If your business is in the process of redesigning or implementing a wireless network, you may be wondering how to keep things secure and running efficiently. It is an important question, because you do not want to have someone breaking into your company’s network using the WiFi. Not only could they get into the network, but they may gain access to your company’s important data.
A Password is Not Enough
Most people assume that having a WiFi password is taking care of the problem. That is not true. While it is important to set up some type of authentication for people to log onto your wireless network, it is not going to take care of the problem on its own. There are methods that people can use to crack the password for a WiFi network.
WPA2 is the best security protocol for business WiFi. It is short for Wi-Fi Protected Access 2 – and it has the necessary security elements that you will need to keep your network safe.
It is important to set up tiers for logging into the WiFi. For instance, there should be a separate network that your employees and staff members will access. They will sign into the network using their company credentials, and no one else would be able to get access.
Then you may choose to have a guest network, which you would provide to anyone who is visiting the office for the day. The guest network would have limited access to the internet, and it would have no access to company files.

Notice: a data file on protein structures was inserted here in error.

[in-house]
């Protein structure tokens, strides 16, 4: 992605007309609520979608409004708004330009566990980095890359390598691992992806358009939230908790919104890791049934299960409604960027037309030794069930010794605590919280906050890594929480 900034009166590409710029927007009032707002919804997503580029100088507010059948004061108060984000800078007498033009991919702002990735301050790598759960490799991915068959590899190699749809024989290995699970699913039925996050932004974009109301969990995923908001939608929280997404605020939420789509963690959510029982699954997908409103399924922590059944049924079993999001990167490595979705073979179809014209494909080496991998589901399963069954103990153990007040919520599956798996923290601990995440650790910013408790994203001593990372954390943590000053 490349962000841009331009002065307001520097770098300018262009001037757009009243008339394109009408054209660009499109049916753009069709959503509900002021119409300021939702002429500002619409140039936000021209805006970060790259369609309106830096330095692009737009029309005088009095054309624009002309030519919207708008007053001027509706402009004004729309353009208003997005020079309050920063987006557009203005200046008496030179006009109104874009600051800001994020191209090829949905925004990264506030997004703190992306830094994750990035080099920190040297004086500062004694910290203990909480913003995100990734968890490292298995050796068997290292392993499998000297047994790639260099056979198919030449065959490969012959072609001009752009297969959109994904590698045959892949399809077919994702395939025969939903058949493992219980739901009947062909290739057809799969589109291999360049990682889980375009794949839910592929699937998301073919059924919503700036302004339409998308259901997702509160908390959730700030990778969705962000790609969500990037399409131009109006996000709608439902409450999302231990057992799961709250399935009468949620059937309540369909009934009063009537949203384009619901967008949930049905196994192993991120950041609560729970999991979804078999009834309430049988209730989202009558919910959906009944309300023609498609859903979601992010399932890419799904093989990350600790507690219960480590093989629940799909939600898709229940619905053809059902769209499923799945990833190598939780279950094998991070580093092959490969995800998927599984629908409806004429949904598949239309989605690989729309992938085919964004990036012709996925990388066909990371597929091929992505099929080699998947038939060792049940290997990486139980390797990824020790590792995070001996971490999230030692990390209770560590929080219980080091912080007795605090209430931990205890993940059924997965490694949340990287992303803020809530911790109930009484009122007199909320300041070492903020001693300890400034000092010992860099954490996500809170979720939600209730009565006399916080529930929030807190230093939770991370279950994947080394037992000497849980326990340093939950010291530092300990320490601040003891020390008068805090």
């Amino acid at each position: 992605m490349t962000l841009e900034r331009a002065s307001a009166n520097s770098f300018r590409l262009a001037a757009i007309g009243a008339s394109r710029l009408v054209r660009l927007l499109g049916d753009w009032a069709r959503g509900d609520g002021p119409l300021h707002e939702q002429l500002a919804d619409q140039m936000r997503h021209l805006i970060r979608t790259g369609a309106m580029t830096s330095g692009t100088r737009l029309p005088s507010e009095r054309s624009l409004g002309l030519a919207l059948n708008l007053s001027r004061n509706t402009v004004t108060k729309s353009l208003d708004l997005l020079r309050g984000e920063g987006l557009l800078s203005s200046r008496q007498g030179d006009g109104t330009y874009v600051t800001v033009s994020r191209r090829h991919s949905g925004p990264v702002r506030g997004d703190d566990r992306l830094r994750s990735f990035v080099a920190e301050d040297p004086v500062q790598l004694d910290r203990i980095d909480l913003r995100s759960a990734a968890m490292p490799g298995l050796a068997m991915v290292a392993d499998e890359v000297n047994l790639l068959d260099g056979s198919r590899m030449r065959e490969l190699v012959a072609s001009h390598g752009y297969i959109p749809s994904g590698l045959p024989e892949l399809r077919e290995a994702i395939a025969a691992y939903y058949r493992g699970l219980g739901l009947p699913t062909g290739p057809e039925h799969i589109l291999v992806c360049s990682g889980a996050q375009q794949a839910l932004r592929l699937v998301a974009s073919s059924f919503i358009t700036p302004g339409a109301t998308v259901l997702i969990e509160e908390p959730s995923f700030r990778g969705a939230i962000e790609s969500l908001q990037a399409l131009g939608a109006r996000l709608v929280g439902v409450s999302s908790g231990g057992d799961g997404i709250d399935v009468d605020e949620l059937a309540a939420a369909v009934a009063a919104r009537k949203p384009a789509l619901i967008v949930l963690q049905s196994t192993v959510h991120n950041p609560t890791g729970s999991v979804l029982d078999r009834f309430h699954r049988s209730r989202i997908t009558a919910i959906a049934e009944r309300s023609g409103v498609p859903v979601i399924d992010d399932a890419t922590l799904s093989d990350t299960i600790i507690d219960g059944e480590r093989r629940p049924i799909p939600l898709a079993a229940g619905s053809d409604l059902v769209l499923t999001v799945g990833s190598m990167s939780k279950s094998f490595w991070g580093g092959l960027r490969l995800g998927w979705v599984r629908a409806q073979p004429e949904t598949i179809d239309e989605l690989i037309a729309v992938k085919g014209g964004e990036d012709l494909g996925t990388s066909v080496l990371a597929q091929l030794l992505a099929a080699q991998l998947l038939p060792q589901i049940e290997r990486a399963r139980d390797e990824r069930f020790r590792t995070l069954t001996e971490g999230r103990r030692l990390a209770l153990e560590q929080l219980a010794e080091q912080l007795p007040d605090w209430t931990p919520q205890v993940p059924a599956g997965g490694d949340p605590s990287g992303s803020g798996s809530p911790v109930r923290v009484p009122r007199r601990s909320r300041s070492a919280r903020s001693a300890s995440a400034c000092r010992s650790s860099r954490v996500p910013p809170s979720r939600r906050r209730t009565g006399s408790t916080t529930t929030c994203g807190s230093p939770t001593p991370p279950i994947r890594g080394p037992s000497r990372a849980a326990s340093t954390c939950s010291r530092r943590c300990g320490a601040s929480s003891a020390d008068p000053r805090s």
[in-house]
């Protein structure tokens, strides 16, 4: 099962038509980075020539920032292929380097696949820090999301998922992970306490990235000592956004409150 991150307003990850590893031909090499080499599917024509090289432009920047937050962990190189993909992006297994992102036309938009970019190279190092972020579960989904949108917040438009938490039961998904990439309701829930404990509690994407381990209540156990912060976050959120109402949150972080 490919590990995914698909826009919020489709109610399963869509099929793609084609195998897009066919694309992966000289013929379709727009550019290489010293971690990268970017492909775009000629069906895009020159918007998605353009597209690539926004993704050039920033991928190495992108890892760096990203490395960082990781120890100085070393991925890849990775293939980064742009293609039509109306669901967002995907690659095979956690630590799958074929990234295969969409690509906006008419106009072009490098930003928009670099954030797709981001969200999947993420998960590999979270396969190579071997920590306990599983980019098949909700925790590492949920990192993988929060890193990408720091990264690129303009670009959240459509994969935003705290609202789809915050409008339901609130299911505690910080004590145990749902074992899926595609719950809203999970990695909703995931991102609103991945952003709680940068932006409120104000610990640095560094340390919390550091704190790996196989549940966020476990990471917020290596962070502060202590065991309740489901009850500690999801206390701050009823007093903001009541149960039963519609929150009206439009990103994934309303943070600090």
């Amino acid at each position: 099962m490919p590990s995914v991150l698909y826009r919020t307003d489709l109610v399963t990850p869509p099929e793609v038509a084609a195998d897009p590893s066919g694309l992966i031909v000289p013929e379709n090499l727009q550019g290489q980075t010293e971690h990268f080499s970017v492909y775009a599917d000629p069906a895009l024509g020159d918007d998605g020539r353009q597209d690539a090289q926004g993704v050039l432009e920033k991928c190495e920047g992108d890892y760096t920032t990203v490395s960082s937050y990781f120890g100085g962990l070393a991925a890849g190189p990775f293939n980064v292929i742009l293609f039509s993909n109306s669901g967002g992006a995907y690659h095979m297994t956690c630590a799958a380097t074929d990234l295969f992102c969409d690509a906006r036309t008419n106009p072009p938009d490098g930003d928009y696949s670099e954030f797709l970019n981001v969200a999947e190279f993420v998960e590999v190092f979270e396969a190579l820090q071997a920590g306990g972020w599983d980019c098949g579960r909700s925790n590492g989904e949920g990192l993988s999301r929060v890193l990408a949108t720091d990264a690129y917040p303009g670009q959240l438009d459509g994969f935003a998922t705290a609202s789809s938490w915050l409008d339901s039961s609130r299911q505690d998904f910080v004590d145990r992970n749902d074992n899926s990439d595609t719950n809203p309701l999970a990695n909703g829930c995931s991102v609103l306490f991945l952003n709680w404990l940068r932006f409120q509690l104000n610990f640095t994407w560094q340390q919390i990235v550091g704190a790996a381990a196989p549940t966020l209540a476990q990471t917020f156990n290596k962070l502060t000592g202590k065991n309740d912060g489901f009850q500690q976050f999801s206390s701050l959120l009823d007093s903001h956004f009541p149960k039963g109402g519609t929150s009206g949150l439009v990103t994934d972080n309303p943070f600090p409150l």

Assess 2.4Ghz and 5Ghz Bands
With an 802.11 WiFi network, there are two frequency bands available: 2.4 and 5Ghz. The 5Ghz band is the preferred one – because it offers larger bandwidth. But the 2.4Ghz band offers better range. If you have a massive office area and the range of your WiFi is an issue, stick with 2.4Ghz. But if you have a regular sized space, 5Ghz is the way to go.
Keep in mind that many older laptops, tablets and smartphones may not have 5Ghz capability. If you are not willing to upgrade the wireless cards on your company’s computers, using a 5Ghz network may be a problem.
Access Point Density
It is natural to assume that more access points means a better WiFi connection for the whole office. But that is not necessarily true. Having too many access points could result in too much interference. It is important to carefully position the access points so they are providing maximum WiFi signal to all areas of the office. Having too many access points in some locations will result in problems.
Physically protect all access points. Access points determine how devices can connect to the network, and you do not want some of your access points getting stolen, damaged or tampered with.
Limiting WiFi Signal
We have all been in those areas of the city where you can find 15 or 20 WiFi connections on your phone or laptop. The problem is that so many businesses have WiFi networks for employees and customers, but those networks are accessible if someone is standing outside. Take measures to limit your company’s WiFi signal to the office walls. No one should be able to get a decent connection to your WiFi if they are not inside your office.
Managing Mobile Devices
It is common for employees to connect to the company WiFi on their smartphones. These mobile devices can present a security risk, as they are often lacking updates and connect to so many networks in a given month. Your team must take steps to quarantine devices that are not meeting the necessary security standards. You may want to set up a separate WiFi network for mobile devices, if possible.